Sunday, December 09, 2007

No -- Agnostic Materialism Is Every Position

I realized a mistake I made in the last entry and I have come up with a better position. I dismissed Strawson's "agnostic materialism" and with full confidence in the progress of physics I said that science would be capable of "sealing the causal closure debate." But I now see a different sense in which Strawson's agnosticism makes better sense. Agnostic materialism is in fact entirely indicative of our present age. I felt that his position was redundant, since, of course, it seemed so obvious since we are inundated by it everywhere. We do not know what in the future science will say matter turns out to be. But we are materialists in our forthright posture, for no reason other than to have a forthright posture: "to make a hypothesis" as the textbooks say. So why hyphenate our position with the doxastically vague term "agnostic"? It would make sense, moreover, that we should hyphenate all of our positions with agnostic. Do we really advance with such finality? If not, then we are agnostics about every finalism.

The very achievements of modern physics have made us skeptical (toward what?) Skeptical towards skepticism. Just as previous generations had become comfortable with the orderly and mathematically framed world bequeathed by Newton and his contemporaries, well, along came the new physics and turned the old physics on its head. What more stable principle of logic than the impossibility of something not being itself? What more stable intuition than the belief that the future will be like the past? And then physicists give us the pairing of little matter/anti-matter items whose states are simply indeterminable to boot. The net-effect of these revolutionary and unsettling discoveries has been to all but eliminate the expression "but surely you are kidding!"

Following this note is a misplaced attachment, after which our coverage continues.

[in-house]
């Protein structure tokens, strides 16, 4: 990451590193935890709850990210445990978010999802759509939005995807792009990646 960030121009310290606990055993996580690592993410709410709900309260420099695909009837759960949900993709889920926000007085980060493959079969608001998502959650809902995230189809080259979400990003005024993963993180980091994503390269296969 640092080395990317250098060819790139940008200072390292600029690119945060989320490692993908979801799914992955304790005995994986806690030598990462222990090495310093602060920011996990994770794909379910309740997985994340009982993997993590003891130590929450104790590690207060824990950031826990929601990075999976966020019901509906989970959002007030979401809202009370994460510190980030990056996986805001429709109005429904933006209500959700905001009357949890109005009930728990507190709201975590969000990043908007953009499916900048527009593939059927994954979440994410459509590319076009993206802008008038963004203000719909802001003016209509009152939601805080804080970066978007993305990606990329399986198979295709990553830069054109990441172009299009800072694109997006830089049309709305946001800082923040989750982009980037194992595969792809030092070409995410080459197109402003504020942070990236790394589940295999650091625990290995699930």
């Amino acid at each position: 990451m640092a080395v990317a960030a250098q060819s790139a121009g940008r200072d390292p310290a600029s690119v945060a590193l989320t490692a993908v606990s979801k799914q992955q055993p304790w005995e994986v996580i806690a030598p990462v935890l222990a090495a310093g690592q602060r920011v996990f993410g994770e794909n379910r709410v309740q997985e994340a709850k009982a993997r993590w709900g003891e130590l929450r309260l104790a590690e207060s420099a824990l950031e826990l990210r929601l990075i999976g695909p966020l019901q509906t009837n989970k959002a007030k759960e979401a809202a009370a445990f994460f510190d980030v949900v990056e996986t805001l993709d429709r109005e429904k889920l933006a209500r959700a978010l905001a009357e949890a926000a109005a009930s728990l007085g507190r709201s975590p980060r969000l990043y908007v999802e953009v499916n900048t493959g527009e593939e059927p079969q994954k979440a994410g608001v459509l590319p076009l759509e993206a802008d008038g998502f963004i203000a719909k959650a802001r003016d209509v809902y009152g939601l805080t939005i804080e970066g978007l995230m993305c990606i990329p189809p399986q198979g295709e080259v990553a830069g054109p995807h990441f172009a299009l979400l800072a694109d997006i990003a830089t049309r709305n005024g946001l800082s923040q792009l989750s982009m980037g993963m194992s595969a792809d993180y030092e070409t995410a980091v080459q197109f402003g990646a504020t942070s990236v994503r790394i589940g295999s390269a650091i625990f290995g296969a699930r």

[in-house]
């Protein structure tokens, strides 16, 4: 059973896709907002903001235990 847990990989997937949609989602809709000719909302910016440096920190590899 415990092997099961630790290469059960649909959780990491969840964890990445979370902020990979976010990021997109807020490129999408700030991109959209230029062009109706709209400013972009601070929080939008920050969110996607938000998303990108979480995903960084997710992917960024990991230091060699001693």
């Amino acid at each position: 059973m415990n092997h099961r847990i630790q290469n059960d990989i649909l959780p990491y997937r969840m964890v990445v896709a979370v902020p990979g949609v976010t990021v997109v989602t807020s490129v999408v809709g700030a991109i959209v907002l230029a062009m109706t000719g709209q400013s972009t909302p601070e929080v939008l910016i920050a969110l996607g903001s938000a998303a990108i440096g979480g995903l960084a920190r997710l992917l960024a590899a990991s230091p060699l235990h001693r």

We are far less confident in our skepticism than were our ancestors of the previous several centuries. Nostalgists yearn for that "healthy skepticism" once again, but that is a failed idea. There is nothing healthy about clinging to centrisms, the foundations of which are left unquestioned (for, that is the so-called "healthy" part, that we should salvage at least some of the Enlightenment project.) We are as healthy as ever when we realize there are no indubitable reference points. As Lyotard wrote in The Postmodern Condition, even the story we tell ourselves about the progress of science to deliver mankind from veils of ignorance has failed to foster the confidence that we really know what we're talking about when we try to explain what matter is made out of.

1 comment:

Muser said...

Well put. I enjoyed this one.